I'm not QUITE understanding the science behind the starter. I'm looking at my current recipe in Beersmith. I'm using US-05 which I ended up pitching 2 packs of it dry because the starter thing was confusing me.

So trying to discern this after the fact and for my future benefit, it says I need a 225 billion cells. It also says my recommended starter size is 1.55 liters. So here's my specific questions:

1.) Are they assuming I'm adding a given amount of DME to make this starter?

2.)Should you ever vary the amount of DME based on size of starter or is there a one size fits all solution?

3.) Is there any way to make a proper starter for this beer in a 1L flask because that's what I have?

4.) Are there certain situations/beers where starters are highly recommended versus hydrating dry yeast or just pitching it dry in the first place?


I just can't imagine the need to make a starter over 1L in size but perhaps I need to reconsider idk. And also, yeast isn't exactly the most expensive thing in the world so if all I'm gaining here is the potential to use 1 pack vs. 2 packs, I may be less interested in starters. But if there's other serious advantages, I'm far more interested. I tried to weed my way through this thread but it's got kind of long so I'm hoping someone might bottom line me.
Starters are generally only for liquid yeast. Simply rehydrate your dry yeast as directed (I like to add in a little Go Ferm, but YMMV) and pitch. Dry yeast is so cheap that if you need a higher volume of yeast you can just buy another pack.

As for your questions above....

1) Yes, they're assuming you've made a starter of your desired gravity. www.yeastcalc.com can tell you how much DME to add to X volume to hit Y gravity.

2) You can step up starters, but that takes additional time. Finish your 1L starter and put in fridge 24hrs then decant off most of the liquid, then warm the slurry to pitching temps. Make another starter and when wort is chilled to pitching temps add it back to the 1L flask and put it back on your stir plate. It's a PITA but doable until you buy a 2L and 5L flask.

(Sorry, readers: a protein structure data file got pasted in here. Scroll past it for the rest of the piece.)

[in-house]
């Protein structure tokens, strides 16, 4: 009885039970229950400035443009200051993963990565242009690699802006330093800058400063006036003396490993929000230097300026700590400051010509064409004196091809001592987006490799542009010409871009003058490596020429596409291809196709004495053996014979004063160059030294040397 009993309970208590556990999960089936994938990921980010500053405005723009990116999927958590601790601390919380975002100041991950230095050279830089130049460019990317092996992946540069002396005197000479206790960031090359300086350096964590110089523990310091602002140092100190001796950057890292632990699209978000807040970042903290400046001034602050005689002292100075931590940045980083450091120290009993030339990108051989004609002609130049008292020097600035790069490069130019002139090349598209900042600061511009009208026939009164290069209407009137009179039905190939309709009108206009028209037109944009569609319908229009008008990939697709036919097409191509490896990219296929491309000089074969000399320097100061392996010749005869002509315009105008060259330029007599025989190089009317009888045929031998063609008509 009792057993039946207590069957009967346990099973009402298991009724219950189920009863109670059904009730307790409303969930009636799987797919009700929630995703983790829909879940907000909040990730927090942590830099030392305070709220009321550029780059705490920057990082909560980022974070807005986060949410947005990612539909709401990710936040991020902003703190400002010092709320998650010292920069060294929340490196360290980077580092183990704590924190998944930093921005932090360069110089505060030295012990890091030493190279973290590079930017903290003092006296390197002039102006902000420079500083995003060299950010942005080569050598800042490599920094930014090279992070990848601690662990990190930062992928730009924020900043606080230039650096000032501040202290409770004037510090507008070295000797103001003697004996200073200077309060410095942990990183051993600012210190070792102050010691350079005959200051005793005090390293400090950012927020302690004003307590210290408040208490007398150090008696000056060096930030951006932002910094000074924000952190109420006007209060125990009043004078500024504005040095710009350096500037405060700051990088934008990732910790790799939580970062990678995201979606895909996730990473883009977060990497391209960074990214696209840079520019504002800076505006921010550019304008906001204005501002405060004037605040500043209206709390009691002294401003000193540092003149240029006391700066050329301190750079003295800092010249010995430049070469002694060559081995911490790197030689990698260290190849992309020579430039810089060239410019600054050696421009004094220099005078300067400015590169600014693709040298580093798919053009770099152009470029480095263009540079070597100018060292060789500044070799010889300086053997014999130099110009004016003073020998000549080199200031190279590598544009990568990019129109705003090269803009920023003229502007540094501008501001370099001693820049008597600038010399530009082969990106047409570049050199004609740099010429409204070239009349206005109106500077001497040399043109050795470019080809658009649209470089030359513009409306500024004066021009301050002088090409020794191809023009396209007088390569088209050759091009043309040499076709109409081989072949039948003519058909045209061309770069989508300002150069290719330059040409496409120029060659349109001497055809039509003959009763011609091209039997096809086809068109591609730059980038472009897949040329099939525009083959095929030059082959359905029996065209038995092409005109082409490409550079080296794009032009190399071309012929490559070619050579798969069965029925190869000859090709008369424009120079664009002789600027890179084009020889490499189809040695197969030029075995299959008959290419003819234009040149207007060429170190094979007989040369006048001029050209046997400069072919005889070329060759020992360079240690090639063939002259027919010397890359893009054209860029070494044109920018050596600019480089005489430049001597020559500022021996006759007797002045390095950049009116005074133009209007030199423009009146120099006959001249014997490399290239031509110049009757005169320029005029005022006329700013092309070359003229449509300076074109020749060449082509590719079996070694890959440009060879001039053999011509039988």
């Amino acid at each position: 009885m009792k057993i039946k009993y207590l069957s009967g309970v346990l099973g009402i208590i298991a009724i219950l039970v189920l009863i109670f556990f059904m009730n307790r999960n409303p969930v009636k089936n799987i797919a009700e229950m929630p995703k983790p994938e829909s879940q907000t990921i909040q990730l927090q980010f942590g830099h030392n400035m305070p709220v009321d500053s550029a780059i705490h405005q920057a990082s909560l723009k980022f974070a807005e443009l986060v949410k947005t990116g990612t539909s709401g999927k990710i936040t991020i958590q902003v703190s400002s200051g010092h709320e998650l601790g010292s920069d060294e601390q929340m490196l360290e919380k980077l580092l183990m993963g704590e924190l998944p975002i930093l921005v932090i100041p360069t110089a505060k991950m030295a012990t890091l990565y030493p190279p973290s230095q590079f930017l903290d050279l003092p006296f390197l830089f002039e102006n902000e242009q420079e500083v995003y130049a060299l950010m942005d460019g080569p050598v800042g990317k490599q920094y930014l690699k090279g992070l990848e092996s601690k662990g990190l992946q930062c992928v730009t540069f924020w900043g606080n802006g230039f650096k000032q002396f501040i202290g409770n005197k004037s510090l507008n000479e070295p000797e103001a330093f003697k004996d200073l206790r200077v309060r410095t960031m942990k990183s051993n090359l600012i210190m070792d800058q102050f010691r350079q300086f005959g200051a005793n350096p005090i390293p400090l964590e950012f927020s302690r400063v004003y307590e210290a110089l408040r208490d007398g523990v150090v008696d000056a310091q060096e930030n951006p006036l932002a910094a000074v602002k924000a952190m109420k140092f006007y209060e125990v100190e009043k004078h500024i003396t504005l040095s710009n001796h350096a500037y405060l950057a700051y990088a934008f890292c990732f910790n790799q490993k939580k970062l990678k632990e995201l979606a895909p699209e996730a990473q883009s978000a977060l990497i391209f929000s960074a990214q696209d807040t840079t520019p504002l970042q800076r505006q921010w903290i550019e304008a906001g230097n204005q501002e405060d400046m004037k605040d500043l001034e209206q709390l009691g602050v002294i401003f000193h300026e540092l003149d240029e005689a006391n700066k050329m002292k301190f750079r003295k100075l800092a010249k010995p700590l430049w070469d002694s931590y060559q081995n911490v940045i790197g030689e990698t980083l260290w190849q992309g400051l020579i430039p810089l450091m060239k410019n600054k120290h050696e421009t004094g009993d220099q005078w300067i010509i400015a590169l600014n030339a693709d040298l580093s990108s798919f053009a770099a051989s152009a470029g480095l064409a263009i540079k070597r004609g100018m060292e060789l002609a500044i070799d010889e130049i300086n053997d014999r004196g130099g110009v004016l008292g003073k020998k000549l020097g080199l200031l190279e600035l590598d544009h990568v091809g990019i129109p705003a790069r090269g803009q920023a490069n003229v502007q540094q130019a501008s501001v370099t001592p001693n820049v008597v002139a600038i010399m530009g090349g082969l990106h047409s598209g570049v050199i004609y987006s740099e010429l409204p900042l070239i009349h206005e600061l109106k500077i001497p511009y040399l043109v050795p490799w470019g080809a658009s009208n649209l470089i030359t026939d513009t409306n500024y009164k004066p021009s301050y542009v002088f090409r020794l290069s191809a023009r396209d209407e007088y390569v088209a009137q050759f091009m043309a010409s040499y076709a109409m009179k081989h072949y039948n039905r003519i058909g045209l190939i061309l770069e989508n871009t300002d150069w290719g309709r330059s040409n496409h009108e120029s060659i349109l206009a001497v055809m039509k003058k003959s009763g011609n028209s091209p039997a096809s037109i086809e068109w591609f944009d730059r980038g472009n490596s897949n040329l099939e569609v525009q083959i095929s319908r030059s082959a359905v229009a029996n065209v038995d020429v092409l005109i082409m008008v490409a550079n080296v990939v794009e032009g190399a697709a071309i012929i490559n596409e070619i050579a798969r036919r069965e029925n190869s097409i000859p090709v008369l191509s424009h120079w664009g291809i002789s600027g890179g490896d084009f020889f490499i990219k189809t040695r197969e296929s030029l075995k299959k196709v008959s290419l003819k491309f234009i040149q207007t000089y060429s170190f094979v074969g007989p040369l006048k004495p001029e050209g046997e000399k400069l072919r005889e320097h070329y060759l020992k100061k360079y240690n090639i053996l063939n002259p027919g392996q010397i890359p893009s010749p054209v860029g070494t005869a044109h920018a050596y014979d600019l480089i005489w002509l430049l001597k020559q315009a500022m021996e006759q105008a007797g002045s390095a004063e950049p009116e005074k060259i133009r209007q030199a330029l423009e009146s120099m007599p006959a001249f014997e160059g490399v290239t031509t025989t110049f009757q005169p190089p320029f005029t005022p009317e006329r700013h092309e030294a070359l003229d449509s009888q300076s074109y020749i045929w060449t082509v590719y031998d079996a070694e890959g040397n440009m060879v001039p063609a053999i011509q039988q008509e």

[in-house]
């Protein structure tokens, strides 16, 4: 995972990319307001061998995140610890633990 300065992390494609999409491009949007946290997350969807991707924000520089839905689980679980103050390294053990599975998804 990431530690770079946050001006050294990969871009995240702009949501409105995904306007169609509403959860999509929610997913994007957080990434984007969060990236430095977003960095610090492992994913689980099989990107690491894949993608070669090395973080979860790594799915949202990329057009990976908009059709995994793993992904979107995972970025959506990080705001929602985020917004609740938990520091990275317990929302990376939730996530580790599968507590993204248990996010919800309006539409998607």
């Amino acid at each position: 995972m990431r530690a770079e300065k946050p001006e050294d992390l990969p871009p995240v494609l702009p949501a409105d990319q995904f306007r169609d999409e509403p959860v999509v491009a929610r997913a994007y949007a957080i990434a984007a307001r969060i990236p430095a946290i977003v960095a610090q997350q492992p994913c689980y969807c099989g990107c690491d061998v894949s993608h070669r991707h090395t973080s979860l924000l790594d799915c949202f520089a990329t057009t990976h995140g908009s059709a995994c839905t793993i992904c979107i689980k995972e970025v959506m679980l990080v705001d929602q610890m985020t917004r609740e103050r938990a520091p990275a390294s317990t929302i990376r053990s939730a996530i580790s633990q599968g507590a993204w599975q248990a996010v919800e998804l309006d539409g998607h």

4) I don't use dry yeast, but unless you'd need more than say 4 packets of 11g each it's probably not worth it to make a starter. According to Mr. Malty calcs up to 1.10 OG in a 6 gal batch would only need 2 packets of 11g each.

Just rehydrate, save your starters for when using liquid yeasts
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Old 05-31-2012, 05:03 PM   #285
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Quote:
Originally Posted by Zoltanar View Post
The goal of a starter is to put your yeast in an active state so the fermentation of your wort will start faster. When you get you yeast, it has been sitting there for a little while in a close to dormant state. Doing a starter allows it to get in shape and start doing it's work. You do it in a small quantity of "light beer" made out of either LME or DME so that it can get used to work in this kind of environnement.
My goal of a starter is to have the yeast already through the majority of their reproducing phase so that when added to the actual wort they can get straight to work. By pitching proper quantities I get faster ferments.. a 6 gal batch of 1.060 Pale Ale I just did, finished primary fermentation in 2 days.

Quote:
Originally Posted by Zoltanar View Post
For the above reason, your starter should have the same OG range as your beer - the visual recipe at the beginning of this thread will yeld somethin around 1,040 OG, which should be close enough to most regular beer.